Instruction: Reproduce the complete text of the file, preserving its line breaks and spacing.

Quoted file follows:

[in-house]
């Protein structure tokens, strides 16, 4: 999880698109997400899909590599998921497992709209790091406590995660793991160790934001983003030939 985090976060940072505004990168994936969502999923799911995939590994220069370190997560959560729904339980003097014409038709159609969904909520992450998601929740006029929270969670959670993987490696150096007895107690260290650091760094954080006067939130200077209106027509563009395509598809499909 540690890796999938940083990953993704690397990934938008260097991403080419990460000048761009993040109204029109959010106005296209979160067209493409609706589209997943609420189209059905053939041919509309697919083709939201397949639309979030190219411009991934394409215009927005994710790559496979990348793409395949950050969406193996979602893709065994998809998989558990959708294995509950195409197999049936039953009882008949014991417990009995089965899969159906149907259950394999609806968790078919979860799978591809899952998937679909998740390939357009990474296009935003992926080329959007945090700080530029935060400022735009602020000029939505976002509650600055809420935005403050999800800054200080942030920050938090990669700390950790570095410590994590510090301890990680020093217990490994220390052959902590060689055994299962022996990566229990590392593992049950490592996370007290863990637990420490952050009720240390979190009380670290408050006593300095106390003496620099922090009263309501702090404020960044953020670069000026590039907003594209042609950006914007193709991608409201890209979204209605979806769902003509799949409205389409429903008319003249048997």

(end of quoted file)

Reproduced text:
[in-house]
């Protein structure tokens, strides 16, 4: 999880698109997400899909590599998921497992709209790091406590995660793991160790934001983003030939 985090976060940072505004990168994936969502999923799911995939590994220069370190997560959560729904339980003097014409038709159609969904909520992450998601929740006029929270969670959670993987490696150096007895107690260290650091760094954080006067939130200077209106027509563009395509598809499909 540690890796999938940083990953993704690397990934938008260097991403080419990460000048761009993040109204029109959010106005296209979160067209493409609706589209997943609420189209059905053939041919509309697919083709939201397949639309979030190219411009991934394409215009927005994710790559496979990348793409395949950050969406193996979602893709065994998809998989558990959708294995509950195409197999049936039953009882008949014991417990009995089965899969159906149907259950394999609806968790078919979860799978591809899952998937679909998740390939357009990474296009935003992926080329959007945090700080530029935060400022735009602020000029939505976002509650600055809420935005403050999800800054200080942030920050938090990669700390950790570095410590994590510090301890990680020093217990490994220390052959902590060689055994299962022996990566229990590392593992049950490592996370007290863990637990420490952050009720240390979190009380670290408050006593300095106390003496620099922090009263309501702090404020960044953020670069000026590039907003594209042609950006914007193709991608409201890209979204209605979806769902003509799949409205389409429903008319003249048997």